Friday, December 2, 2016

Federal Rules: What's New For December 2016

On December 1, changes to the federal rules of general application become effective, if they are adopted by the U.S. Supreme Court and submitted to Congress before May 1. This year, the U.S. Supreme Court has adopted amendments to selected Federal Rules of Civil Procedure, Criminal Procedure, Appellate Procedure, and Bankruptcy.

One of the highest-profile changes this year involved Rule 41 of the Federal Rules of Criminal Procedure, which expanded the scope of warrants to search computers. As the December 1 effective date drew closer, civil liberties groups and members of Congress expressed concerns about extending government "hacking" powers, but last-minute efforts to delay Rule 41 from taking effect were unsuccessful.

The U.S. Courts website Current Rules of Practice & Procedure outlines all of the changes adopted in late April, and includes the amended rule text in various formats. Online sources for the federal rule text (such as subscription research services like Westlaw, or the free Legal Information Institute) have already incorporated these 2016 changes to their text. Printed sources in the library, such as annual handbooks or looseleaf services which reprint the federal rules, may have a slight lag time before updating. Researchers should be aware of the annual December changes to the various federal rules.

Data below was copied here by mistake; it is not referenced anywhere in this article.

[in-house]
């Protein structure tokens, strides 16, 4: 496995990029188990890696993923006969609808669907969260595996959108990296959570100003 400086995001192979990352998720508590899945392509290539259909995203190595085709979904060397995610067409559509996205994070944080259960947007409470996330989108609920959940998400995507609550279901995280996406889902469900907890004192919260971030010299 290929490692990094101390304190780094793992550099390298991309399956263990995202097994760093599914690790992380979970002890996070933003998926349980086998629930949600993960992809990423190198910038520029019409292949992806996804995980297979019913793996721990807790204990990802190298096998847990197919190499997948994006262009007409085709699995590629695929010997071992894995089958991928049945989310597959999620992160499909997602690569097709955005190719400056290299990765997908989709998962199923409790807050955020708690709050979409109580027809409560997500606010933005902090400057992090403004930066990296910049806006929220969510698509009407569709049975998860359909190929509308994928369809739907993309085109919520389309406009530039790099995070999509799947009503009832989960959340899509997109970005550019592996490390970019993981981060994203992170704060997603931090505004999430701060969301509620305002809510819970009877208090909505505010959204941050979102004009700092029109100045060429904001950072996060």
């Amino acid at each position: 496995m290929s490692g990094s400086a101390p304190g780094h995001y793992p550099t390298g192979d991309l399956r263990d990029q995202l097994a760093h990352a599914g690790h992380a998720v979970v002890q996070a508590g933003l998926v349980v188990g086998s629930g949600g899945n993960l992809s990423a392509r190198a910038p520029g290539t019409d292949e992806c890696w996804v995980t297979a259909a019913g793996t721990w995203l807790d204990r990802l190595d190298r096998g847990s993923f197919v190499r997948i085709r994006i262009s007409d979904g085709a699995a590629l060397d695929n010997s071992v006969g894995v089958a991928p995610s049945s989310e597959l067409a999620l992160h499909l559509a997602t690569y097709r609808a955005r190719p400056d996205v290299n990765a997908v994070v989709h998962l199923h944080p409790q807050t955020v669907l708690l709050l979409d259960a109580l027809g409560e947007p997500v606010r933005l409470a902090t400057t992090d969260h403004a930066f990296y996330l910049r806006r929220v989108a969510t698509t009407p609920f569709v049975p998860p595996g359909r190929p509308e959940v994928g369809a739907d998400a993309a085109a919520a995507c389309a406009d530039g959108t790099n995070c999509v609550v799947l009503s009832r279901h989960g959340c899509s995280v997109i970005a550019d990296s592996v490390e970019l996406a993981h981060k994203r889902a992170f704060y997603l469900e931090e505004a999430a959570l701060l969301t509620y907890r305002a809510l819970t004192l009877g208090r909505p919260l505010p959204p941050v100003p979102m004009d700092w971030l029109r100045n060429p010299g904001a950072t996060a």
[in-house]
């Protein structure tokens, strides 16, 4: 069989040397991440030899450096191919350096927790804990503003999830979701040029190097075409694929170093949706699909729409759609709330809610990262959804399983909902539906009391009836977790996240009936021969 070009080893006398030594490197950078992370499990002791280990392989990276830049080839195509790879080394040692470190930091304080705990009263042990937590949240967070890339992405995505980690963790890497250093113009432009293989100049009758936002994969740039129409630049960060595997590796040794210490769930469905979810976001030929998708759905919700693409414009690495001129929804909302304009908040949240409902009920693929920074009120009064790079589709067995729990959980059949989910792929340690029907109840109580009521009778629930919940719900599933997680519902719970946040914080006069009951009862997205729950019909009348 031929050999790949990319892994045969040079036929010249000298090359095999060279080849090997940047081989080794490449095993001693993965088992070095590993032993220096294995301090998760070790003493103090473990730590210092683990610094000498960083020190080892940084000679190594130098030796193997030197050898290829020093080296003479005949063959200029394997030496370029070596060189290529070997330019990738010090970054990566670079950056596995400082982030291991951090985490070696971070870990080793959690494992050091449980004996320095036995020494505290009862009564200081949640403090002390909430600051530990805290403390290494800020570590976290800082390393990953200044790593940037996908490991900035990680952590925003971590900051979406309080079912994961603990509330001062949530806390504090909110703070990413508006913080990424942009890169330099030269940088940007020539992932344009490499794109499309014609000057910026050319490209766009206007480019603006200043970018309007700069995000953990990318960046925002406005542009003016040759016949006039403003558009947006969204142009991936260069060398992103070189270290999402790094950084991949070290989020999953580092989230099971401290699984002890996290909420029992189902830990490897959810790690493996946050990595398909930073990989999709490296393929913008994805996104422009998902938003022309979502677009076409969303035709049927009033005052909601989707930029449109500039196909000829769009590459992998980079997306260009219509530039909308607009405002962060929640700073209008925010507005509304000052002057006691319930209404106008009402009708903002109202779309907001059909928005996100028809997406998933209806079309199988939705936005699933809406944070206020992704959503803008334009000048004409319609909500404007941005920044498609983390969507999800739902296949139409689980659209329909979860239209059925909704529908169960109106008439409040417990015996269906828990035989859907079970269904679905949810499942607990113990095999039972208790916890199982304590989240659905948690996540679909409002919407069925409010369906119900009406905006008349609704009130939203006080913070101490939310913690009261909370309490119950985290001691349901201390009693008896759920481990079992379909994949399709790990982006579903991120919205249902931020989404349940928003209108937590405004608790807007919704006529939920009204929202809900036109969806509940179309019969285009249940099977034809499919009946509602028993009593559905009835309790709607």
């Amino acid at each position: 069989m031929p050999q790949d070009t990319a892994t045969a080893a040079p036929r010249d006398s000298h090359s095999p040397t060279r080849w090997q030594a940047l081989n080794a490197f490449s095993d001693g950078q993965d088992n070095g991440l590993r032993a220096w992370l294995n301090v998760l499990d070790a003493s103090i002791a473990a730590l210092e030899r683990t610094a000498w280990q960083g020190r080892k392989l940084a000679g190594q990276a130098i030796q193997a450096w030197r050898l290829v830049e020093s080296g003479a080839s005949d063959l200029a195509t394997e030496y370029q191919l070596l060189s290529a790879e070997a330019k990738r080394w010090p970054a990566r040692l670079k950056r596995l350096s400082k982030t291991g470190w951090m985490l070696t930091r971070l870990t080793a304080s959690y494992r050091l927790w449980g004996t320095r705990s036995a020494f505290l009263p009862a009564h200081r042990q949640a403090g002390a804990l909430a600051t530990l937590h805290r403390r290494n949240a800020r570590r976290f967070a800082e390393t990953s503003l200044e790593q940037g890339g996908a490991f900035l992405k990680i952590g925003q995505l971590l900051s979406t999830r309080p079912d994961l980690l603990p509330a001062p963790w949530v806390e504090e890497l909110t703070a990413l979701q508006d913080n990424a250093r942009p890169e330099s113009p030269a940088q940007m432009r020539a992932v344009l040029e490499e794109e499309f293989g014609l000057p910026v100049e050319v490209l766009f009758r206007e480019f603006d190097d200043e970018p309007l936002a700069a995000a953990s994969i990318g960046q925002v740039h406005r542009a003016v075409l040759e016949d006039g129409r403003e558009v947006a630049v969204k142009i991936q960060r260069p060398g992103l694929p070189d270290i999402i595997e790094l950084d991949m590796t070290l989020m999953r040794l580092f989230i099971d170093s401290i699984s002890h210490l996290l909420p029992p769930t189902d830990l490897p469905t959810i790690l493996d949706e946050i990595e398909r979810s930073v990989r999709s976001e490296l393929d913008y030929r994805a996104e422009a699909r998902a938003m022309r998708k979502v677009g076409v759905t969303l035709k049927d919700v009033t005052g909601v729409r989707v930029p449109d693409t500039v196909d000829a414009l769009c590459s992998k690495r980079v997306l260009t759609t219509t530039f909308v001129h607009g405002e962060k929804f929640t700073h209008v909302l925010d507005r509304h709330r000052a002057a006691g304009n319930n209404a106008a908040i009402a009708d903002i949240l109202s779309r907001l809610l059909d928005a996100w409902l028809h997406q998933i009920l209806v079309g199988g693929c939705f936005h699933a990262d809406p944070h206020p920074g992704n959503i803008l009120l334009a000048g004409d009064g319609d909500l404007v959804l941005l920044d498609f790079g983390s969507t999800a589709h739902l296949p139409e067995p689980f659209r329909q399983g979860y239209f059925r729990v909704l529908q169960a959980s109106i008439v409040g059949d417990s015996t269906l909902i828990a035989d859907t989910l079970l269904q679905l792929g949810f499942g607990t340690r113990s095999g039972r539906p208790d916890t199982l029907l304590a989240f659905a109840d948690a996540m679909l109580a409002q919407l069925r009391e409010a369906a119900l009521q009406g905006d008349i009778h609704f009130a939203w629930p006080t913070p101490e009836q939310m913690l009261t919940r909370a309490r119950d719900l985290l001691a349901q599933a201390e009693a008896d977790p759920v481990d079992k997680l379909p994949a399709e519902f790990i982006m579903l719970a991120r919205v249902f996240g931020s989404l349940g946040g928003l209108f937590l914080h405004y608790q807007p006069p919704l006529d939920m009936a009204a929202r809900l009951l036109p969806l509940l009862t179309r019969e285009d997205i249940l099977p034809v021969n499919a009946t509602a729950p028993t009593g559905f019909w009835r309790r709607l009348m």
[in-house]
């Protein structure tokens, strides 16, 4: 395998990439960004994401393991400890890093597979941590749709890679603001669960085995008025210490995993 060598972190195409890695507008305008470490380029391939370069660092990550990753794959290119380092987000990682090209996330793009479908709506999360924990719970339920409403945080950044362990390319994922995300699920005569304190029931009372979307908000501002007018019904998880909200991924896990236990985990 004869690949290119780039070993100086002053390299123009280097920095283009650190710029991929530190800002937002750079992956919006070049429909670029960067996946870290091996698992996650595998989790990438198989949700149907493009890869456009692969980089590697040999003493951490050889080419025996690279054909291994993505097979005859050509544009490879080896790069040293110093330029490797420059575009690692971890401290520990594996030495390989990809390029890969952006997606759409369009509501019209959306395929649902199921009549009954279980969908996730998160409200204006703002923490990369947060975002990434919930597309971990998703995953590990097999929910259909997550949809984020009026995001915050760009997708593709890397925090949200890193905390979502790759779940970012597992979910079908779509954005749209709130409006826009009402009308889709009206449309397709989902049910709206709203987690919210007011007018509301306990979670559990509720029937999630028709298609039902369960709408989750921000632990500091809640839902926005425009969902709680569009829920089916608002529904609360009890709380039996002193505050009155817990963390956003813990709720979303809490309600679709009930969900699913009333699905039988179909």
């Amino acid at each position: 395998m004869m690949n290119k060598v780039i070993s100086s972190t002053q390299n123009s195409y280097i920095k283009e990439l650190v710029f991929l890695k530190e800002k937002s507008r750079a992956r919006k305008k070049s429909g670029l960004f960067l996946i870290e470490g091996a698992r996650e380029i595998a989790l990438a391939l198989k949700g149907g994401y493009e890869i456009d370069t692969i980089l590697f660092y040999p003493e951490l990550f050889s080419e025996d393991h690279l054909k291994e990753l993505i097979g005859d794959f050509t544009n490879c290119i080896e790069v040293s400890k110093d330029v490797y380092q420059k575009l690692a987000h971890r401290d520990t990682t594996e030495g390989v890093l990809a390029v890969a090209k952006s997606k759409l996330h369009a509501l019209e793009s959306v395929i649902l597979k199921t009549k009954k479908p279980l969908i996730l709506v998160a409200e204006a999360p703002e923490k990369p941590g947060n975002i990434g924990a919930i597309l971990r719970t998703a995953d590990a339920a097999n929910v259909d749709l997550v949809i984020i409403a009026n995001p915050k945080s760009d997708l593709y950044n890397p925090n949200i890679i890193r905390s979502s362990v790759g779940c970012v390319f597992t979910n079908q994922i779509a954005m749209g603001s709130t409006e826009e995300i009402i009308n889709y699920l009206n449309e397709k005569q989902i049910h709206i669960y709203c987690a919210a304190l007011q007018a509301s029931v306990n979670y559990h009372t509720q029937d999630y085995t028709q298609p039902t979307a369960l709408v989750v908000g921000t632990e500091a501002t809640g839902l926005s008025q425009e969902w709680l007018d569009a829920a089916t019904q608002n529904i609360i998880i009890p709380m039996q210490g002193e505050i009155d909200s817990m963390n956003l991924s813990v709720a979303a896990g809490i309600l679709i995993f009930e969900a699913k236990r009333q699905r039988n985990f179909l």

Additional commentary on the changes is available at the following sources:

For help locating the updated federal rules, or more information about federal rules in general, visit the Goodson Law Library research guide to Court Rules or Ask a Librarian.